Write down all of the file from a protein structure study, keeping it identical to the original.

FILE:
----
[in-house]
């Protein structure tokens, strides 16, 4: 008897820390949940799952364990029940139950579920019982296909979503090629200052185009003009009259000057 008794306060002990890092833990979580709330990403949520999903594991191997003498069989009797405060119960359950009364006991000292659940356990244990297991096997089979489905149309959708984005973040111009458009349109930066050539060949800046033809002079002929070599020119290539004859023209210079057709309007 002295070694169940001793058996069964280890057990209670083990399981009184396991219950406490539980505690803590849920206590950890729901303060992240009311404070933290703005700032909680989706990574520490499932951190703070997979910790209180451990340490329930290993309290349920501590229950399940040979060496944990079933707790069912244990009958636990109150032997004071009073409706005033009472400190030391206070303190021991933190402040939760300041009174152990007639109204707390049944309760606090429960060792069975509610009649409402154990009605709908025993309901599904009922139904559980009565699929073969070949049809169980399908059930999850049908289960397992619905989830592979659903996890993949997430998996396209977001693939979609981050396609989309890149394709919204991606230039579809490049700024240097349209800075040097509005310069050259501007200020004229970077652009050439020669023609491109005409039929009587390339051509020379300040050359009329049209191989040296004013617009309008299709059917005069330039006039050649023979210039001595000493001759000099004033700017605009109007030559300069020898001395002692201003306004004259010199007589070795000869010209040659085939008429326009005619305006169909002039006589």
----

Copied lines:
[in-house]
């Protein structure tokens, strides 16, 4: 008897820390949940799952364990029940139950579920019982296909979503090629200052185009003009009259000057 008794306060002990890092833990979580709330990403949520999903594991191997003498069989009797405060119960359950009364006991000292659940356990244990297991096997089979489905149309959708984005973040111009458009349109930066050539060949800046033809002079002929070599020119290539004859023209210079057709309007 002295070694169940001793058996069964280890057990209670083990399981009184396991219950406490539980505690803590849920206590950890729901303060992240009311404070933290703005700032909680989706990574520490499932951190703070997979910790209180451990340490329930290993309290349920501590229950399940040979060496944990079933707790069912244990009958636990109150032997004071009073409706005033009472400190030391206070303190021991933190402040939760300041009174152990007639109204707390049944309760606090429960060792069975509610009649409402154990009605709908025993309901599904009922139904559980009565699929073969070949049809169980399908059930999850049908289960397992619905989830592979659903996890993949997430998996396209977001693939979609981050396609989309890149394709919204991606230039579809490049700024240097349209800075040097509005310069050259501007200020004229970077652009050439020669023609491109005409039929009587390339051509020379300040050359009329049209191989040296004013617009309008299709059917005069330039006039050649023979210039001595000493001759000099004033700017605009109007030559300069020898001395002692201003306004004259010199007589070795000869010209040659085939008429326009005619305006169909002039006589």